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Overview of Economics

A Firm Base

Let's look at a few basic concepts that underlie the entire discipline of economics.

First, economics assumes that people make rational choices in the face of scarcity. It assumes that people can and will rationally decide what they want and what they are willing to do without. In some cases, this may seem odd. Are economists saying that people deliberately choose jobs with low pay? Are they saying that people choose poorly made products over high quality ones?

Well, in a way, yes, they are saying that. While individuals may face a limited range of choices or make bad choices, they do make choices. Economics aims to explain and predict people's choices and the ways in which various conditions affect their choices. Of necessity, economists must assume that people are making rational rather than irrational economic decisions.

EconoTalk

Markets are organized mechanisms or systems for exchanging money for goods and services (or in a barter system, goods and services for goods and services). They may be physical places, such as the New York Stock Exchange, or they may be located in cyberspace, like the international currency market. A market enables buyers and sellers to come together and engage in transactions.

Second, economics assumes that people have preferences that underlie their economic decisions. This concept resembles the idea of rational choice, but it focuses more on people's likes and dislikes and the trade-offs they are willing to make among these likes and dislikes. The assumption is that people know what they prefer and make choices that reflect these preferences.

Third, people's choices and preferences—their decisions—take the form of transactions in the marketplace. In these transactions they buy and sell labor, products, and services in exchange for money. Furthermore, these transactions collectively amount to economic activity. For example, someone who decides to work at a certain job in a certain place for a certain salary has engaged in a transaction. When we sum up all of the transactions that people in an economy have made regarding where they will work and for how much, the result is employment activity. That activity can be quantified, described, and studied.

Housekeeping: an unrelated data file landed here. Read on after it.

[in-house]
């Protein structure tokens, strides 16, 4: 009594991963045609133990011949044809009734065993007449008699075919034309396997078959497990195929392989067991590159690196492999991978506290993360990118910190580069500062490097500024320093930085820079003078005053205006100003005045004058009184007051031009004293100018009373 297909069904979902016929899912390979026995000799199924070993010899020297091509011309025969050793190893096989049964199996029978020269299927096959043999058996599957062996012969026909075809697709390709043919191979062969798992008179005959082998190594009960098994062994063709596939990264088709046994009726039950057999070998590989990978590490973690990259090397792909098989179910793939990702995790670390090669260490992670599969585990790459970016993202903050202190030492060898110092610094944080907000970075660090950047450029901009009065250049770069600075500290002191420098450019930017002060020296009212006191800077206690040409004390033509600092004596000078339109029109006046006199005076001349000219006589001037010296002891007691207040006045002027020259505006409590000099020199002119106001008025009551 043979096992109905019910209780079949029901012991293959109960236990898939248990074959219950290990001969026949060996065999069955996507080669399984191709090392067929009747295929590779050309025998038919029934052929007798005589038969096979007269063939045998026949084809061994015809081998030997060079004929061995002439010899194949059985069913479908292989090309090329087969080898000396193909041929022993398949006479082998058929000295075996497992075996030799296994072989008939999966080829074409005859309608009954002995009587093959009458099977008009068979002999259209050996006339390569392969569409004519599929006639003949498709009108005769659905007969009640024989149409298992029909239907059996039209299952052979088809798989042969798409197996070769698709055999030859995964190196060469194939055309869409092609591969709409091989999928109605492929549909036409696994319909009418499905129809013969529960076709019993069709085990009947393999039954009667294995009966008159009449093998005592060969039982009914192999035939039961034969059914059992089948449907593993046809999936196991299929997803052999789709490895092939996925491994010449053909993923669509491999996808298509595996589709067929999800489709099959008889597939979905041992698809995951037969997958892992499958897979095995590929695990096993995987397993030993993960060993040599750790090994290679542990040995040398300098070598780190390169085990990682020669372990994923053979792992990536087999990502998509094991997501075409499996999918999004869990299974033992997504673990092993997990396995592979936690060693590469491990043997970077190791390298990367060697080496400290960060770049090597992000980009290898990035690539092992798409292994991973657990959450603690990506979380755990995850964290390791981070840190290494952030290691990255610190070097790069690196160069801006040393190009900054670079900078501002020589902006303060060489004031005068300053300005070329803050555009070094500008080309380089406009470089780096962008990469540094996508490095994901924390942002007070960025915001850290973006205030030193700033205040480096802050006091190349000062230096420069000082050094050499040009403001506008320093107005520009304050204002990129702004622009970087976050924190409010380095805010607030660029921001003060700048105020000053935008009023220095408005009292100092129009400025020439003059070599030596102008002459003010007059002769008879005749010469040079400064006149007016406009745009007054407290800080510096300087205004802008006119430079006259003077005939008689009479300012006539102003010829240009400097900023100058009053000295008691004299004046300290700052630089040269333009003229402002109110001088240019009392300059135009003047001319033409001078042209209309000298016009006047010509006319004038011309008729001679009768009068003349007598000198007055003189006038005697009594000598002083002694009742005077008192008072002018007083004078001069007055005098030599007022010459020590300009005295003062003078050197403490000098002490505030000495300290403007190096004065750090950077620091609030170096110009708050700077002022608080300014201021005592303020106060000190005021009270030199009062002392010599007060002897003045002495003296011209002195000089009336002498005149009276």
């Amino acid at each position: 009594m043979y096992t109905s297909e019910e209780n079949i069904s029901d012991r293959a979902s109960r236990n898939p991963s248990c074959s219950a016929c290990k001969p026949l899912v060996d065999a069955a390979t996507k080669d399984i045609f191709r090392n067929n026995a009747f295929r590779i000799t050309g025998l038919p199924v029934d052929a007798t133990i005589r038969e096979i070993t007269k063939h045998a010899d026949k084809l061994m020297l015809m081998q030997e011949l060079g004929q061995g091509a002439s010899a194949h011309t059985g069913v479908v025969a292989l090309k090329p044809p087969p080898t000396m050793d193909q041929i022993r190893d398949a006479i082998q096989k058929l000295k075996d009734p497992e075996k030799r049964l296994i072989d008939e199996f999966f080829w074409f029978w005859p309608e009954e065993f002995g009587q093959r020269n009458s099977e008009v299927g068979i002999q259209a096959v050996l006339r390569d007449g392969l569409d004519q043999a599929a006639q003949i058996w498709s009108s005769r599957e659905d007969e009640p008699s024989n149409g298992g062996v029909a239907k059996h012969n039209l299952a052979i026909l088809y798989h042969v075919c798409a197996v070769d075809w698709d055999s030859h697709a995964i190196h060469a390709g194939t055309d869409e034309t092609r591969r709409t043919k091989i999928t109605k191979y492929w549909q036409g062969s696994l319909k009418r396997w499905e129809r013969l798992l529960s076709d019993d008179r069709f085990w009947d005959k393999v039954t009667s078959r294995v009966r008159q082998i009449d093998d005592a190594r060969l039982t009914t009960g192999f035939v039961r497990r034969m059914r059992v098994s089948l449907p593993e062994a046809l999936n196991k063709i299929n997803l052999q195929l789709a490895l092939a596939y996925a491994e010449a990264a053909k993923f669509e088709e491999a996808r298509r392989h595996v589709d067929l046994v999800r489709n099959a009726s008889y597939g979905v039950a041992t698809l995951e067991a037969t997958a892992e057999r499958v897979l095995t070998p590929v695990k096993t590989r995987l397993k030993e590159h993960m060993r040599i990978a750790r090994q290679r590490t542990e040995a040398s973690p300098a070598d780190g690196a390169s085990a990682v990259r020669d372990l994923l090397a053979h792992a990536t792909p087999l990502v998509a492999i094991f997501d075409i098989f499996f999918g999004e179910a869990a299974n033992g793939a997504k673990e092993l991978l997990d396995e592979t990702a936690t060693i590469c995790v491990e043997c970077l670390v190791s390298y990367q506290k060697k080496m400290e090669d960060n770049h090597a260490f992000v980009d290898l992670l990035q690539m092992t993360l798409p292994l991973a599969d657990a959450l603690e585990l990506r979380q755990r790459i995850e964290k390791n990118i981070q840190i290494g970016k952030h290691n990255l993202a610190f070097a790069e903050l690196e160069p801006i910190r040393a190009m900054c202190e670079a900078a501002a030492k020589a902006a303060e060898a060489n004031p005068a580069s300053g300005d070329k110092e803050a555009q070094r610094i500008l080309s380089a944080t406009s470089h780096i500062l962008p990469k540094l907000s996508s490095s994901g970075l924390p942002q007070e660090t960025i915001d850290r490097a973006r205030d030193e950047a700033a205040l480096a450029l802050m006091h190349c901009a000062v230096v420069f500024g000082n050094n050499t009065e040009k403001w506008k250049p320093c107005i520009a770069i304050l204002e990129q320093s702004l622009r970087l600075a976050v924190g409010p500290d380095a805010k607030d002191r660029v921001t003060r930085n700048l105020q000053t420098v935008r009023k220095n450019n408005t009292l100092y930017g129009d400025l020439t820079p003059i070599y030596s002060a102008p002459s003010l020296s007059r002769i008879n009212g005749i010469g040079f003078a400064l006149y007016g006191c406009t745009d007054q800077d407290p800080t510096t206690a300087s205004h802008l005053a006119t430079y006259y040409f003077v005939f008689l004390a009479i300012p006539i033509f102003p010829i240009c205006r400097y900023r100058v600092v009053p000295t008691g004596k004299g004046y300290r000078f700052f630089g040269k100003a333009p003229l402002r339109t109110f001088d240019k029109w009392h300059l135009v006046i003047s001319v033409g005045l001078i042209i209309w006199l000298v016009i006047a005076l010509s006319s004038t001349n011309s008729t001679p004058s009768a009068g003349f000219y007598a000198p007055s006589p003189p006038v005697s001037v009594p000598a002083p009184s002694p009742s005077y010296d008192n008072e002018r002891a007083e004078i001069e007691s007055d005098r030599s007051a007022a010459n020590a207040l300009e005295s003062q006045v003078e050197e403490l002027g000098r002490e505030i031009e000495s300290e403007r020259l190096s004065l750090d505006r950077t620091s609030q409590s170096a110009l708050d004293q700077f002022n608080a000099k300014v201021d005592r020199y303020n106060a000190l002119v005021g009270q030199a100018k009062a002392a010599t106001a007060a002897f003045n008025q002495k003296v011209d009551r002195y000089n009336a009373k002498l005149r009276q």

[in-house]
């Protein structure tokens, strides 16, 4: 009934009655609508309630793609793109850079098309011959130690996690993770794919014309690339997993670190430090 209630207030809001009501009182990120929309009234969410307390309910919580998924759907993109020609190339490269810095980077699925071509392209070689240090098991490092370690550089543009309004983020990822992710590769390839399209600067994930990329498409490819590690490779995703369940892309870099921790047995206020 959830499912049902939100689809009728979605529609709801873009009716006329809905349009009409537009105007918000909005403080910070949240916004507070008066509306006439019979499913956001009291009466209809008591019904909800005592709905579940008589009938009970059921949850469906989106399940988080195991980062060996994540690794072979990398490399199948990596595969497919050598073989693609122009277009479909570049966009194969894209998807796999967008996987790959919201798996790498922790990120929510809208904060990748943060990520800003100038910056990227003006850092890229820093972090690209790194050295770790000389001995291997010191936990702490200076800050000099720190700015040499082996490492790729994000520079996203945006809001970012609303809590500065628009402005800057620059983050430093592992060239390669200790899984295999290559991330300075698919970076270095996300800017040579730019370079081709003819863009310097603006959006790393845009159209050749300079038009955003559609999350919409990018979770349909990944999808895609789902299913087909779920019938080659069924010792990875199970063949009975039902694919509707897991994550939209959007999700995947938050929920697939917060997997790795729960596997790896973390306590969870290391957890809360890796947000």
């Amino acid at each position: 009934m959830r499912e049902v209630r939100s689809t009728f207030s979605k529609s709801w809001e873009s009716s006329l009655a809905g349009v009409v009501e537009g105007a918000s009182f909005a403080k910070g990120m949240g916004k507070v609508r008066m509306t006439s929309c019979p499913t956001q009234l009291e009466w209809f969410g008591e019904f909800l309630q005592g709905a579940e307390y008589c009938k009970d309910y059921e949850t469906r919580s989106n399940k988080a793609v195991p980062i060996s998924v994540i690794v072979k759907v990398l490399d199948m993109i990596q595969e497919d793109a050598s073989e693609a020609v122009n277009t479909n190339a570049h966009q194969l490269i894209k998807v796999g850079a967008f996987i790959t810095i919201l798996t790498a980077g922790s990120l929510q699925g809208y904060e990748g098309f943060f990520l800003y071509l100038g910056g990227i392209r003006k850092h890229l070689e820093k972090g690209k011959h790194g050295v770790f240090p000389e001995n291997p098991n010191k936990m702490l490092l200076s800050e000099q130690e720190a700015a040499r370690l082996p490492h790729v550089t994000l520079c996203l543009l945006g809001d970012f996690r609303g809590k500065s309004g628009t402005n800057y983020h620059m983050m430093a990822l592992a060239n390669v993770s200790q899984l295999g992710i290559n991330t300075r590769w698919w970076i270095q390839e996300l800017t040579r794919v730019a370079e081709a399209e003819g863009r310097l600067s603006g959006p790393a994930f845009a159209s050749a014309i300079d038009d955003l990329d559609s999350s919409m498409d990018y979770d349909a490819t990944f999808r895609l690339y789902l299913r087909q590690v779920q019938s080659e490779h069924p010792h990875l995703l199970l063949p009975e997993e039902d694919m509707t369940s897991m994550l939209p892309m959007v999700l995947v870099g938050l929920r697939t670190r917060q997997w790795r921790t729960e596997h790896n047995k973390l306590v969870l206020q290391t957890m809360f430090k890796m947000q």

Fourth, economic activity occurs in markets. A market is a place where goods and services and the factors of production—raw materials, labor, and plant and equipment—are bought and sold. Although most of us think of a market as a physical place, economists define markets more broadly. The market for financial securities, for example, is located not only on Wall Street but also in cyberspace where online brokerage services enable people to buy and sell securities. Economics delves deeply into markets—how they function and how people function within them.

Finally, some mechanism is required for a market to function properly. The mechanism used in most markets is the price mechanism, and prices are expressed in money. (Bet you were wondering when we would get around talking about money.) In all modern economies, money is recognized as the medium of exchange. A medium of exchange is something people within an economy have agreed to use as a standard of value. Certain Native American tribes reportedly used wampum, the purple parts of clamshells, as money. Other forms of money have included gold, furs, and huge round stones—all of which make about as much sense as using pieces of paper displaying pictures of deceased leaders. Essentially, money is anything that people agree to use as a medium of exchange on a large scale.

These concepts—people making rational choices and expressing preferences in marketplace transactions valued in money—are indeed basic. They form the basis of all that follows in economics. Keep these concepts in mind as we examine matters like the law of supply and demand in Supply, Demand, and the Invisible Hand.

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Excerpted from The Complete Idiot's Guide to Economics © 2003 by Tom Gorman. All rights reserved including the right of reproduction in whole or in part in any form. Used by arrangement with Alpha Books, a member of Penguin Group (USA) Inc.

To order this book direct from the publisher, visit the Penguin USA website or call 1-800-253-6476. You can also purchase this book at Amazon.com and Barnes & Noble.

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